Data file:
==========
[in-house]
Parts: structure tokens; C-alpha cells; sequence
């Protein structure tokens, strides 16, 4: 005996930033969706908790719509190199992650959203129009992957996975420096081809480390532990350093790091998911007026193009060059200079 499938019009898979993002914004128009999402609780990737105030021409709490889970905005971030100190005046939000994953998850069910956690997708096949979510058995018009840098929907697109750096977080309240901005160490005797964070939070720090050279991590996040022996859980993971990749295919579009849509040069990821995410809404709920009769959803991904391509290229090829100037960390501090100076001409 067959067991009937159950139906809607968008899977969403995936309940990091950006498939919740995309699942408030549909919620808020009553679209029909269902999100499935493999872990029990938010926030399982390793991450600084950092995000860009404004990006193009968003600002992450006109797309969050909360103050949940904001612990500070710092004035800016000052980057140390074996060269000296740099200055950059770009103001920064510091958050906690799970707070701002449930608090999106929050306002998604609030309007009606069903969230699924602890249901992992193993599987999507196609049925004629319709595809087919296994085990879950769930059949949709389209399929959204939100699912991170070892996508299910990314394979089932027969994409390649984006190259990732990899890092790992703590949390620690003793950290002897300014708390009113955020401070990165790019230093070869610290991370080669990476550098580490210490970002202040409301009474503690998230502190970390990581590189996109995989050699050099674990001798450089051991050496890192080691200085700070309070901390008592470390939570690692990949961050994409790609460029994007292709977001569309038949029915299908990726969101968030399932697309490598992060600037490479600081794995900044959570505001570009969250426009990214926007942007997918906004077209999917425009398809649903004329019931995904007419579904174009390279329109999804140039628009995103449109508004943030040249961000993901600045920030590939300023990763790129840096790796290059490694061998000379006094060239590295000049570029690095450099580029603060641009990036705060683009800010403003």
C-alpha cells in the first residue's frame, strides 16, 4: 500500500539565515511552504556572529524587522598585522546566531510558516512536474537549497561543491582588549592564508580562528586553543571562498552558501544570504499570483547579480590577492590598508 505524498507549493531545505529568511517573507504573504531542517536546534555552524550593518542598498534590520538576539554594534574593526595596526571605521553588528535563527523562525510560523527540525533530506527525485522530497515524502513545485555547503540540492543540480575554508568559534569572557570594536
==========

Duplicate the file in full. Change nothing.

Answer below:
[in-house]
Parts: structure tokens; C-alpha cells; sequence
């Protein structure tokens, strides 16, 4: 005996930033969706908790719509190199992650959203129009992957996975420096081809480390532990350093790091998911007026193009060059200079 499938019009898979993002914004128009999402609780990737105030021409709490889970905005971030100190005046939000994953998850069910956690997708096949979510058995018009840098929907697109750096977080309240901005160490005797964070939070720090050279991590996040022996859980993971990749295919579009849509040069990821995410809404709920009769959803991904391509290229090829100037960390501090100076001409 067959067991009937159950139906809607968008899977969403995936309940990091950006498939919740995309699942408030549909919620808020009553679209029909269902999100499935493999872990029990938010926030399982390793991450600084950092995000860009404004990006193009968003600002992450006109797309969050909360103050949940904001612990500070710092004035800016000052980057140390074996060269000296740099200055950059770009103001920064510091958050906690799970707070701002449930608090999106929050306002998604609030309007009606069903969230699924602890249901992992193993599987999507196609049925004629319709595809087919296994085990879950769930059949949709389209399929959204939100699912991170070892996508299910990314394979089932027969994409390649984006190259990732990899890092790992703590949390620690003793950290002897300014708390009113955020401070990165790019230093070869610290991370080669990476550098580490210490970002202040409301009474503690998230502190970390990581590189996109995989050699050099674990001798450089051991050496890192080691200085700070309070901390008592470390939570690692990949961050994409790609460029994007292709977001569309038949029915299908990726969101968030399932697309490598992060600037490479600081794995900044959570505001570009969250426009990214926007942007997918906004077209999917425009398809649903004329019931995904007419579904174009390279329109999804140039628009995103449109508004943030040249961000993901600045920030590939300023990763790129840096790796290059490694061998000379006094060239590295000049570029690095450099580029603060641009990036705060683009800010403003």
C-alpha cells in the first residue's frame, strides 16, 4: 500500500539565515511552504556572529524587522598585522546566531510558516512536474537549497561543491582588549592564508580562528586553543571562498552558501544570504499570483547579480590577492590598508 505524498507549493531545505529568511517573507504573504531542517536546534555552524550593518542598498534590520538576539554594534574593526595596526571605521553588528535563527523562525510560523527540525533530506527525485522530497515524502513545485555547503540540492543540480575554508568559534569572557570594536